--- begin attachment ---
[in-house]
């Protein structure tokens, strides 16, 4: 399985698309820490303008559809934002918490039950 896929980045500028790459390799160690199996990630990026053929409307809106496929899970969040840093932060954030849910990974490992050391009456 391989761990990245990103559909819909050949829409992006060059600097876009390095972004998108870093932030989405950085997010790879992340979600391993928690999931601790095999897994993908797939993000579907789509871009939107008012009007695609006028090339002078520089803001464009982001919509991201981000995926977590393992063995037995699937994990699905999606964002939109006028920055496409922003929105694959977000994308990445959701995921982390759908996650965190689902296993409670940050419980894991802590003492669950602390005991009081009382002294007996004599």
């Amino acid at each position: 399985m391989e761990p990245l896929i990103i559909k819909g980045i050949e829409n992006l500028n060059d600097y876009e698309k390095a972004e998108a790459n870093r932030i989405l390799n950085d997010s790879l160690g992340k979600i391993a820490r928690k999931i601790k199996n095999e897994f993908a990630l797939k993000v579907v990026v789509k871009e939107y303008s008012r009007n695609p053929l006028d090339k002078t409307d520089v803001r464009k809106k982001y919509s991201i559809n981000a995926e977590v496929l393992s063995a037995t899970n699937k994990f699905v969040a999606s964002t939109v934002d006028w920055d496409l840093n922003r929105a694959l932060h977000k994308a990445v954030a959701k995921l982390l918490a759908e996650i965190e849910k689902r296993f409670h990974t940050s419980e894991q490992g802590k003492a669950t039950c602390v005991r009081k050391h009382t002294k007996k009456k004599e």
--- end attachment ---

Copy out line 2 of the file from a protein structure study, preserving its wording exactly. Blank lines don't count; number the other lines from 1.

């Protein structure tokens, strides 16, 4: 399985698309820490303008559809934002918490039950 896929980045500028790459390799160690199996990630990026053929409307809106496929899970969040840093932060954030849910990974490992050391009456 391989761990990245990103559909819909050949829409992006060059600097876009390095972004998108870093932030989405950085997010790879992340979600391993928690999931601790095999897994993908797939993000579907789509871009939107008012009007695609006028090339002078520089803001464009982001919509991201981000995926977590393992063995037995699937994990699905999606964002939109006028920055496409922003929105694959977000994308990445959701995921982390759908996650965190689902296993409670940050419980894991802590003492669950602390005991009081009382002294007996004599």